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Reptile responses to fire and the risk of post-disturbance sampling bias
journal contributionposted on 2012-06-01, 00:00 authored by Don DriscollDon Driscoll, A L Smith, S Blight, J Maindonald
Altered fire regimes are a driver of biodiversity decline. To plan effective management, we need to know how species are influenced by fire and to develop theory describing fire responses. Animal responses to fire are usually measured using methods that rely on animal activity, but animal activity may vary with time since fire, potentially biasing results. Using a novel approach for detecting bias in the pit-fall trap method, we found that leaf-litter dependent reptiles were more active up to 6 weeks after fire, giving a misleading impression of abundance. This effect was not discovered when modelling detectability with zero-inflated binomial models. Two species without detection bias showed early-successional responses to time since fire, consistent with a habitat-accommodation succession model. However, a habitat specialist did not have the predicted low abundance after fire due to increased post-fire movement and non-linear recovery of a key habitat component. Interactions between fire and other processes therefore must be better understood to predict reptile responses to changing fire-regimes. We conclude that there is substantial bias when trapping reptiles after fire, with species that are otherwise hard to detect appearing to be abundant. Studies that use a survey method based on animal activity such as bird calls or animal movements, likely face a similar risk of bias when comparing recently-disturbed with control sites.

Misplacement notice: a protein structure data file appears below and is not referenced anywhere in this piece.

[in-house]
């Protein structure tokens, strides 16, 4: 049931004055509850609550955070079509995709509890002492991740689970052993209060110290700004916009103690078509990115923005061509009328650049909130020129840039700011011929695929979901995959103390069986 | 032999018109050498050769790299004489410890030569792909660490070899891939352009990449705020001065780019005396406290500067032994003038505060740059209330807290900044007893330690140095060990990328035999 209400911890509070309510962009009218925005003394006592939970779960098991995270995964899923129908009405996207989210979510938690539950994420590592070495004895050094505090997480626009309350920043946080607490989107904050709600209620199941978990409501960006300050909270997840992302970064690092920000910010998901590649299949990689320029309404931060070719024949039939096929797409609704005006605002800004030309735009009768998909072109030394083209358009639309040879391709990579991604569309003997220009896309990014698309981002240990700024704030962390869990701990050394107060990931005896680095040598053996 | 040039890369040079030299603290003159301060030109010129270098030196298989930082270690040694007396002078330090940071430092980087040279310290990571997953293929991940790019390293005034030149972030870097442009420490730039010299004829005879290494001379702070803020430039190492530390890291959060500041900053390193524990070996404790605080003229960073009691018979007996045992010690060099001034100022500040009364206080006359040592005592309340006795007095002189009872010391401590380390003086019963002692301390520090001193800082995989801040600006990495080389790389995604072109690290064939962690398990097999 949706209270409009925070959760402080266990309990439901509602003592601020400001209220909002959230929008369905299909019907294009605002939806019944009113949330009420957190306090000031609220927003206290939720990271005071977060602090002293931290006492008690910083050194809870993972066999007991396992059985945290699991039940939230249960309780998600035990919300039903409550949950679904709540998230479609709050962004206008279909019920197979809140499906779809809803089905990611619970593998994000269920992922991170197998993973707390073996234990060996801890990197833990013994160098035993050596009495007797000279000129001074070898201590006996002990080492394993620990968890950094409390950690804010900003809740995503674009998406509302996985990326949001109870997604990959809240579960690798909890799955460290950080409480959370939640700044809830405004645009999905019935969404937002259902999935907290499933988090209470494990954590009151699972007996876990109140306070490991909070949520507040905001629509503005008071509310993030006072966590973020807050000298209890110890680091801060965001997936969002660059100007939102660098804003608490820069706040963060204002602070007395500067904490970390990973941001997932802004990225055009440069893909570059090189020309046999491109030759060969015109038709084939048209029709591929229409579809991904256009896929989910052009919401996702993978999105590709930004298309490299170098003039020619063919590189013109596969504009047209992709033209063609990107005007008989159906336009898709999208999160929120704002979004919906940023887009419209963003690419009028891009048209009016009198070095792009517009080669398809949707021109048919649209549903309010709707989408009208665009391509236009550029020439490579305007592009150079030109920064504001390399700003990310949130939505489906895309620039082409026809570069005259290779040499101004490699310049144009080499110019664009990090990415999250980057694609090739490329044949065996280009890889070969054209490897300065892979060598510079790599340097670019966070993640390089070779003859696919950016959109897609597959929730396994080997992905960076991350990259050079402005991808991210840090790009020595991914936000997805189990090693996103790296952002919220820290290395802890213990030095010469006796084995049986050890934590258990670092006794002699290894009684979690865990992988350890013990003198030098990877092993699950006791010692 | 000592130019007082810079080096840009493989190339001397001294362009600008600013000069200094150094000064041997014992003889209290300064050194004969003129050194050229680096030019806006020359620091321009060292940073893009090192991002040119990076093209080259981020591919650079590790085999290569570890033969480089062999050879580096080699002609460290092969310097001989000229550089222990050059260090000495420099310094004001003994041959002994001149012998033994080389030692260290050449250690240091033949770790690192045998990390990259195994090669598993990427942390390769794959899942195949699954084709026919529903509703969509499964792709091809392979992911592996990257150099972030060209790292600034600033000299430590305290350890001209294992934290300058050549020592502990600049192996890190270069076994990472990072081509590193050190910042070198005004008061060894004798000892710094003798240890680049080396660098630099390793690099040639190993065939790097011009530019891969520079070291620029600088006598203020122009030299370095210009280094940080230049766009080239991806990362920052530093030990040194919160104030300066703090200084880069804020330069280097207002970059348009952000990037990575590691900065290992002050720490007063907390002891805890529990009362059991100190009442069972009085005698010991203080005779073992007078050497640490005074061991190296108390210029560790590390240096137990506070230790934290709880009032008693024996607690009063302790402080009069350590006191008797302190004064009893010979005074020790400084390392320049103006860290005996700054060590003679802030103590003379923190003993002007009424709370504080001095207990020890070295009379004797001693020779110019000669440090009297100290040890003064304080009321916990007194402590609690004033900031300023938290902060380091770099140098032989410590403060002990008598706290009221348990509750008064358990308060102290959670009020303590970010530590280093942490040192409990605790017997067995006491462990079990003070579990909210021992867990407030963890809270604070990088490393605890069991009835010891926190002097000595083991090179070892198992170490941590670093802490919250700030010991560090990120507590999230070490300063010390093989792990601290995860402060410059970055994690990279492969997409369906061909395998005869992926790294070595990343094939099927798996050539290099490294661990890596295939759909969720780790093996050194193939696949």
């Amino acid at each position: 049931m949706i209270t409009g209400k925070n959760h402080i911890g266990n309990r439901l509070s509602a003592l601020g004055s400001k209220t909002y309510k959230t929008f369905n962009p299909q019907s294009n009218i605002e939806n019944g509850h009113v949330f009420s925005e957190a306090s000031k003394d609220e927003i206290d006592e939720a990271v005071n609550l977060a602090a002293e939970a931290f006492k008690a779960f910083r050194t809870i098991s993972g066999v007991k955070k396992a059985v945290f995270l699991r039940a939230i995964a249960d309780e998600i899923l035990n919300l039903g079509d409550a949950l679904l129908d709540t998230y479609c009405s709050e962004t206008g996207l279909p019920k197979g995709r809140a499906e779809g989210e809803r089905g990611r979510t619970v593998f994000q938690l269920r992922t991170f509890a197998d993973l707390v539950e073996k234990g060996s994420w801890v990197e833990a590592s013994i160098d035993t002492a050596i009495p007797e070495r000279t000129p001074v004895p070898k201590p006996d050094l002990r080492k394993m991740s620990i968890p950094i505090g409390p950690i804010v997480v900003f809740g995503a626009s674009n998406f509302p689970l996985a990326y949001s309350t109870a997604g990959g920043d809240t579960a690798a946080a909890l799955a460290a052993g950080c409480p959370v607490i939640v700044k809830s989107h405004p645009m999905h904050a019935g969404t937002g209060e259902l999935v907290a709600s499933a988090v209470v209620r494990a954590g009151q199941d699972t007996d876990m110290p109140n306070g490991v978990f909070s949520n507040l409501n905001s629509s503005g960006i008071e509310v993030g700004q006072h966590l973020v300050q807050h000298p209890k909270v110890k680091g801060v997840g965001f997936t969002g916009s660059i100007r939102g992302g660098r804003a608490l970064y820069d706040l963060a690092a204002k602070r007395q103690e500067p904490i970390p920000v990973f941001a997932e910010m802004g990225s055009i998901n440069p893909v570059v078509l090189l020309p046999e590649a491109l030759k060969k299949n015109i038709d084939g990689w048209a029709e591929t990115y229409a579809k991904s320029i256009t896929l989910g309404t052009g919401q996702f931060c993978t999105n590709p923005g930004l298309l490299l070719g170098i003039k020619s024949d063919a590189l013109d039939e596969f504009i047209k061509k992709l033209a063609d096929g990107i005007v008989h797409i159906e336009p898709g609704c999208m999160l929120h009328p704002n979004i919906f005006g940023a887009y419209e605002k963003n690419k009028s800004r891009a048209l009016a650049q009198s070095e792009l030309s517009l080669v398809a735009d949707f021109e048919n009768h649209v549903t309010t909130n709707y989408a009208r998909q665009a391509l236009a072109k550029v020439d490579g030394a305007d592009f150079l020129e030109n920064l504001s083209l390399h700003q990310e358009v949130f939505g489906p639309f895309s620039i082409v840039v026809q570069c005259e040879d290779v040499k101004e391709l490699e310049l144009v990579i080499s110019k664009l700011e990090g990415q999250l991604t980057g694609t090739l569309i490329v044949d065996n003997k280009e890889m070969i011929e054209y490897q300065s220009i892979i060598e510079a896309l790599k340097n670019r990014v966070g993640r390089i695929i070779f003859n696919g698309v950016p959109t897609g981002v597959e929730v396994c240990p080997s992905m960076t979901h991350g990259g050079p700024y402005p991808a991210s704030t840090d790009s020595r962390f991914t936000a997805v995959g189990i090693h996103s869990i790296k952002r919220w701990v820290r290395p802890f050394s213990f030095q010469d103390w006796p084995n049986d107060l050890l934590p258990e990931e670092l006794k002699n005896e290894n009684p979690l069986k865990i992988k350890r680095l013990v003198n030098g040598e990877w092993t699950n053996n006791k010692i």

JournalBiodiversity and conservation
Pagination1607 - 1625
LocationAmsterdam, The Netherlands
Publication classificationC1.1 Refereed article in a scholarly journal; C Journal article
Copyright notice2012, Springer Science+Business Media B.V.
Read the peer-reviewed publication
Adaptive managementBiological legaciesDisturbance regimeKeystone speciesPrescribed burningState and transition modelScience & TechnologyLife Sciences & BiomedicineBiodiversity ConservationEcologyEnvironmental SciencesBiodiversity & ConservationEnvironmental Sciences & EcologyFUEL REDUCTION TREATMENTSSMALL MAMMAL COMMUNITIESSOUTH-EASTERN AUSTRALIATROPICAL SAVANNASHABITAT STRUCTURELONG-TERMNORTHERN-TERRITORYPOPULATION-SIZEPRESCRIBED FIRE